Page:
The purpose of poetry is to remind us
how difficult it is to remain just one person,
for our house is open, there are no keys in the doors,
and invisible guests come in and out at will.
What I’m saying here is not, I agree, poetry,
as poems should be written rarely and reluctantly,
under unbearable duress and only with the hope
that good spirits, not evil ones, choose us for their instrument.
What, I wondered, could it mean for a poet to write a poem whose status as a poem he repudiates, suggesting that a real poem is something far more perilous than the words he’s arranged here? Such a formulation could only come from a soul whose world has shattered.
“Ars Poetica?” was written in 1968, during Milosz’s first decade as professor of Slavic Languages and Literatures at the University of California, Berkeley. One of his most often cited poems, “Dedication”, was written in Warsaw in 1945, and makes for the later a bleak, umbrous backdrop.
You whom I could not save
Listen to me.
Try to understand this simple speech as I would be ashamed of another.
I swear, there is in me no wizardry of words.
I speak to you with silence like a cloud or a tree.
What strengthened me, for you was lethal.
You mixed up farewell to an epoch with the beginning of a new one,
Inspiration of hatred with lyrical beauty;
Blind force with accomplished shape.
Here is a valley of shallow Polish rivers. And an immense bridge
Going into white fog. Here is a broken city;
And the wind throws the screams of gulls on your grave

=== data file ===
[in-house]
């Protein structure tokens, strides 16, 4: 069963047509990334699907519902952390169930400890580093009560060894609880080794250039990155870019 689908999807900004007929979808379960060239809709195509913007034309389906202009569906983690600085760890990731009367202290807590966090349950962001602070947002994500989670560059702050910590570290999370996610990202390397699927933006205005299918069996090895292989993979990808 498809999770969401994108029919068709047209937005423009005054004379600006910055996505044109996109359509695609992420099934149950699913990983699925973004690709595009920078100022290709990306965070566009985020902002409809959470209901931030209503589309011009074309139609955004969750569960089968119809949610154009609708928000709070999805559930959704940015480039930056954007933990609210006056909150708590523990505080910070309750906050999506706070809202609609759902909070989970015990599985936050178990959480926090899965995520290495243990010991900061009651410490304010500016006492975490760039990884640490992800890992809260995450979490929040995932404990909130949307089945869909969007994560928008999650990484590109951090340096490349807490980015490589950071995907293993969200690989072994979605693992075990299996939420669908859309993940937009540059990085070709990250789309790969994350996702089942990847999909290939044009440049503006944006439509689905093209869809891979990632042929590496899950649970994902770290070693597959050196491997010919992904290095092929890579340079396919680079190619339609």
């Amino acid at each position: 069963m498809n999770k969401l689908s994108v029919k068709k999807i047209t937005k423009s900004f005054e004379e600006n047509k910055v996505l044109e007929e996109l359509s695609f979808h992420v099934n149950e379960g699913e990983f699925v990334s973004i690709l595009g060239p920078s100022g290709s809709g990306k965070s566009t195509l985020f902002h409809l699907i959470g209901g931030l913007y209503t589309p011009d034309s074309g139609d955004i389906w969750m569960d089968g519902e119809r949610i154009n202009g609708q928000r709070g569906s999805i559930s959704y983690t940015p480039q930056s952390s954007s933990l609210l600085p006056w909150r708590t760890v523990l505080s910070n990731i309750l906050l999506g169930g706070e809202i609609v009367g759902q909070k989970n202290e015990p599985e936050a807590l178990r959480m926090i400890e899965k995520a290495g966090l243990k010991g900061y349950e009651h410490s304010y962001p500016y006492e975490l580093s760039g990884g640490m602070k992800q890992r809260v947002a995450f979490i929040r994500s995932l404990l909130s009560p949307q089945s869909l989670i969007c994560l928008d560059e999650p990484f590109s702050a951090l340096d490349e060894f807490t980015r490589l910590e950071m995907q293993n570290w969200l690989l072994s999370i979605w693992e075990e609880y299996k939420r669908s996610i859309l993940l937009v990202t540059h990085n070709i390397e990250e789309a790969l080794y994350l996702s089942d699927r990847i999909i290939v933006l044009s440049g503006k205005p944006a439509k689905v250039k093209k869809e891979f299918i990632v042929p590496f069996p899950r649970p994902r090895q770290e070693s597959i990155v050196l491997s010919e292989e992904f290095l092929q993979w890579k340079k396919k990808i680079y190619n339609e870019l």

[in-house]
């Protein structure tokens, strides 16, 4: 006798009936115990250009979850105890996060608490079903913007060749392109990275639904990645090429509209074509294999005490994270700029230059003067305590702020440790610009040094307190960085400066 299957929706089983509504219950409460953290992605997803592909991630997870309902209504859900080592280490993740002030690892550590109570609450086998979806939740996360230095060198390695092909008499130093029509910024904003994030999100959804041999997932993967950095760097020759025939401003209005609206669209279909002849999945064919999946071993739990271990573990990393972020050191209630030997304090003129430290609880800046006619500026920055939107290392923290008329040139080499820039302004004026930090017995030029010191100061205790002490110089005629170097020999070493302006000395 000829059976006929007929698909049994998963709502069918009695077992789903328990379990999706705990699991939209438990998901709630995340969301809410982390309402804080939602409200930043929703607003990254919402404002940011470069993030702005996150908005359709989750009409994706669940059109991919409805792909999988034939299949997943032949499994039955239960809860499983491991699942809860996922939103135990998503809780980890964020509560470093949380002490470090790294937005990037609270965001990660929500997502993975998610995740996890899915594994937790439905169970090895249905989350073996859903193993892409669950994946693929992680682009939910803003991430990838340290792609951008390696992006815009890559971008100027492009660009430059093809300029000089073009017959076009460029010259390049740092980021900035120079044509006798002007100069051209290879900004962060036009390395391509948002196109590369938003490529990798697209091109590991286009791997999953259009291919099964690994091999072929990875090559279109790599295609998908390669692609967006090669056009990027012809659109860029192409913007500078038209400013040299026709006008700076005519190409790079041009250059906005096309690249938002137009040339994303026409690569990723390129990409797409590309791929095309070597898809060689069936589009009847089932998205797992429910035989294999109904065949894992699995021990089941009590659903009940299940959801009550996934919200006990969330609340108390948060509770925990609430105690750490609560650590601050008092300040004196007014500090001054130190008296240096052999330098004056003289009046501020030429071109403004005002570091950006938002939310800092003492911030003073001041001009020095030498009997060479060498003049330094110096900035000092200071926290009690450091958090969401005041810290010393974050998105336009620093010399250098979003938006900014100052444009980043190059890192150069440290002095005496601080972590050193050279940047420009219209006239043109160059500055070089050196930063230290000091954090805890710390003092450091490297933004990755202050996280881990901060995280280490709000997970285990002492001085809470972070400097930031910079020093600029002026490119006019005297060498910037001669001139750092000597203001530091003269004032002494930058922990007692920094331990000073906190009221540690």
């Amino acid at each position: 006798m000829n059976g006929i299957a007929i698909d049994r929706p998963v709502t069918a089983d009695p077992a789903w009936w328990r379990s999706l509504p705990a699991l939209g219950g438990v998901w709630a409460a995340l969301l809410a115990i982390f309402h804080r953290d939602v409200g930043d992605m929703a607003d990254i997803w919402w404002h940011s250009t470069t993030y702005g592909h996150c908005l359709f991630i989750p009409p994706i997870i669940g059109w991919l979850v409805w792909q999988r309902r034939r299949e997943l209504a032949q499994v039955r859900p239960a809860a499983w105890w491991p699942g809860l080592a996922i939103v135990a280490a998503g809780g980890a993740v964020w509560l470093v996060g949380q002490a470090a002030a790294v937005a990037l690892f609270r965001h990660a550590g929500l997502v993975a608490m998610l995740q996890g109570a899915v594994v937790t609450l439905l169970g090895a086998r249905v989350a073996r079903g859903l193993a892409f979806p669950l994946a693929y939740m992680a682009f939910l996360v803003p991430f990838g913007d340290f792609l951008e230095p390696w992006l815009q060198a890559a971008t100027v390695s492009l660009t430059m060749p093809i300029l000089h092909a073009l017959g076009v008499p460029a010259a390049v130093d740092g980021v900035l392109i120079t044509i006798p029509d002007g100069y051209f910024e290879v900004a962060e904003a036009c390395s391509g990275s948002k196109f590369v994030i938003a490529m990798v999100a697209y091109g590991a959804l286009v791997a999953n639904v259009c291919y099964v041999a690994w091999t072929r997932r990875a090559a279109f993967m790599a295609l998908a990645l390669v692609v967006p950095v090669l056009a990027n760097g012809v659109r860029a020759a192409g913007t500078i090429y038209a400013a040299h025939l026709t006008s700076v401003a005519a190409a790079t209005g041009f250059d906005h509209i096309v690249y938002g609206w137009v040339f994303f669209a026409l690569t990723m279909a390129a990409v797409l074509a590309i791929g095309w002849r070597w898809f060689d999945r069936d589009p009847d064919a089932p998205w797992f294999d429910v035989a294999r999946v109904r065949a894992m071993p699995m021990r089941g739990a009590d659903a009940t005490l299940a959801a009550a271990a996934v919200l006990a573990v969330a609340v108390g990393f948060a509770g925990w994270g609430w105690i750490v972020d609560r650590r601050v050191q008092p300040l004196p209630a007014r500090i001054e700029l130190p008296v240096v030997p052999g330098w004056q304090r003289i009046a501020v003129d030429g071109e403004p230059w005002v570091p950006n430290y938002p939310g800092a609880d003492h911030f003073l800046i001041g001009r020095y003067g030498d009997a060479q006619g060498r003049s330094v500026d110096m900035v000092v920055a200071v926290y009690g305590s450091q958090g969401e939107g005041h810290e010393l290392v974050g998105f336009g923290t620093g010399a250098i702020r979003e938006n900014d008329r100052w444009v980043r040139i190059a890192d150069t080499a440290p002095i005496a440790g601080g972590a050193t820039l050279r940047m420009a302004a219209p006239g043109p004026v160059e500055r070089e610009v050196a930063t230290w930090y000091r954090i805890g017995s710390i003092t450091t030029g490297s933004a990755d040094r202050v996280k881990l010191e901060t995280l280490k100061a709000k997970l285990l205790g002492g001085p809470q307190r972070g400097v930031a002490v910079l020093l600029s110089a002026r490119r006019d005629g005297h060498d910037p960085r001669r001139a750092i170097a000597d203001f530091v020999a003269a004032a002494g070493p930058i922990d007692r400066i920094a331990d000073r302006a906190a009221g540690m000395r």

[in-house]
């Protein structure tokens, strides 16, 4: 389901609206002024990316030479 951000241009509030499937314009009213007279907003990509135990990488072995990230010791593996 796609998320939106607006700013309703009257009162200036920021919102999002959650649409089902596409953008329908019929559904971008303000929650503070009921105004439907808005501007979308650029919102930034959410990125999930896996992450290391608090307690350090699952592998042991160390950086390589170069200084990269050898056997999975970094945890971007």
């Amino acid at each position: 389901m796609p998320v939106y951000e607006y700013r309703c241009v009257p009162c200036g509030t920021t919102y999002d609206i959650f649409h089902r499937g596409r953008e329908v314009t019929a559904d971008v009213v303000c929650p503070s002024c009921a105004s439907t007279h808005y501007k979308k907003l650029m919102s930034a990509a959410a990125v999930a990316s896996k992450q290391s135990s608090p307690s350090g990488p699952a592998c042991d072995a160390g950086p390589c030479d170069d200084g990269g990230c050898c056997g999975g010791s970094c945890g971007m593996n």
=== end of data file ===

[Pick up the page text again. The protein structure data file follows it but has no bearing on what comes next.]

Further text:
When I am talking with you.
What is poetry which does not save
Nations or people?
A connivance with official lies,
A song of drunkards whose throats will be cut in a moment,
Readings for sophomore girls.
That I wanted good poetry without knowing it,
That I discovered, late, its salutary aim,
In this and only this I find salvation.
They used to pour millet on graves or poppy seeds
To feed the dead who would come disguised as birds.
I put this book here for you, who once lived
So that you should visit us no more.
There, in the second stanza, was the word I came to associate with Milosz – “epoch”. In memory, it seemed to turn up in every second poem. A kind of Biblical grandeur adheres to it, a suggestion of sublimity, and God knows I was all for the sublime in those years (still am, for that matter). But I didn’t know the half of what that word held.
I learned what an “epoch” was in seventh grade. I went to a school affiliated with the Christian reformed church, Calvinist to the core. Somehow I got it into my daft, adolescent head that I needed to challenge the going wisdom about evolution, to demonstrate how gripping the handles of creationism, if nothing else, showed a lack of imagination. I had a teacher wise enough to let me stage a debate with a girl in my class who would defend the religious party line. So I commenced my ardent research, learning about the Pleistocene, Pliocene, Miocene. Unimaginable stretches of time characterized by tectonic shifts, the ebb and flow of prehistoric seas, the layering of rock and the formation of the fossil record. Epochs. All dreamily abstract.
What I didn’t know is that the tectonic shifts of an epoch can mean the invasion of your country, the subsequent occupation, and the brutal subjugation of you and everyone you know, that it can mean the systematic stripping of all the salient features of your culture, the shredding of your identity, and the murder of your family. All of which can leave you – let’s say your a survivor – vulnerable to the nostalgic invocation of earlier epochs, with their manor houses and hunting parks, their centers of learning, their Jews. In other words, an epoch frames what happens to you, to your ancestors, your successors, and what happens can be catastrophe. Milosz’s century was not my century, and yet we were, in a sense, living along side one another, he at Berkeley, me at St. Olaf. And this, somehow, mattered to me. When he died in 2004, it was as if one of the great guides had left, and, as part of that leaving, had left me to my own devices with only this, that I would do well to be awake to my century. As always, much was at stake.